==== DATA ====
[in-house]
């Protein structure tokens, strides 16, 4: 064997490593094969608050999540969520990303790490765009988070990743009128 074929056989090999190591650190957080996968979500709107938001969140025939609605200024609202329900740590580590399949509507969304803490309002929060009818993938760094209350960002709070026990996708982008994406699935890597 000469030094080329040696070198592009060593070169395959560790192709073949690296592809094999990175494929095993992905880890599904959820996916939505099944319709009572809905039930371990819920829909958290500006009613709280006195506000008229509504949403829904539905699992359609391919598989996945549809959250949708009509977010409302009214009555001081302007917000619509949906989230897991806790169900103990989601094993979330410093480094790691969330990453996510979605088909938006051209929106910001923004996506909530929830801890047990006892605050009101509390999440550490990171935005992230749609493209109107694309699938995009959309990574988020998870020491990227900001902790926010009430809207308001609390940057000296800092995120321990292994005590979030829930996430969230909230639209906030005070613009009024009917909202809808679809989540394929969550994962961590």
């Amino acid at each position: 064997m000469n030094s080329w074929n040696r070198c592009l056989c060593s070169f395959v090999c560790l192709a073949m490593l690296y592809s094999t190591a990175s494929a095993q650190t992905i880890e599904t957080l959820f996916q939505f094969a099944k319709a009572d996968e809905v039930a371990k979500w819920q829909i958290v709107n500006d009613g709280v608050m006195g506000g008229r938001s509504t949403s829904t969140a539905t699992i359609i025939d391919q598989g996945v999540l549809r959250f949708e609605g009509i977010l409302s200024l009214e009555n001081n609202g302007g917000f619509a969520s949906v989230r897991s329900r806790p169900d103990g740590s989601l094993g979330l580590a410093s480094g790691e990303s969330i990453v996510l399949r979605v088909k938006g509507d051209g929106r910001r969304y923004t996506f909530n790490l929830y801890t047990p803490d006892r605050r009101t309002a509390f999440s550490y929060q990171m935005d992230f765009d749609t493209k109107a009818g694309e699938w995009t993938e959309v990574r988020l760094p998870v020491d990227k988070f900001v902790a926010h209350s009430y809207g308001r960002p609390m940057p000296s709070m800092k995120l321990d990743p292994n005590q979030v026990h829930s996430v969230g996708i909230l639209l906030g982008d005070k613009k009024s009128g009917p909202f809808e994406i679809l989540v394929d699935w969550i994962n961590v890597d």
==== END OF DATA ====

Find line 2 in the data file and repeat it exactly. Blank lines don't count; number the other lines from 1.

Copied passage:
């Protein structure tokens, strides 16, 4: 064997490593094969608050999540969520990303790490765009988070990743009128 074929056989090999190591650190957080996968979500709107938001969140025939609605200024609202329900740590580590399949509507969304803490309002929060009818993938760094209350960002709070026990996708982008994406699935890597 000469030094080329040696070198592009060593070169395959560790192709073949690296592809094999990175494929095993992905880890599904959820996916939505099944319709009572809905039930371990819920829909958290500006009613709280006195506000008229509504949403829904539905699992359609391919598989996945549809959250949708009509977010409302009214009555001081302007917000619509949906989230897991806790169900103990989601094993979330410093480094790691969330990453996510979605088909938006051209929106910001923004996506909530929830801890047990006892605050009101509390999440550490990171935005992230749609493209109107694309699938995009959309990574988020998870020491990227900001902790926010009430809207308001609390940057000296800092995120321990292994005590979030829930996430969230909230639209906030005070613009009024009917909202809808679809989540394929969550994962961590």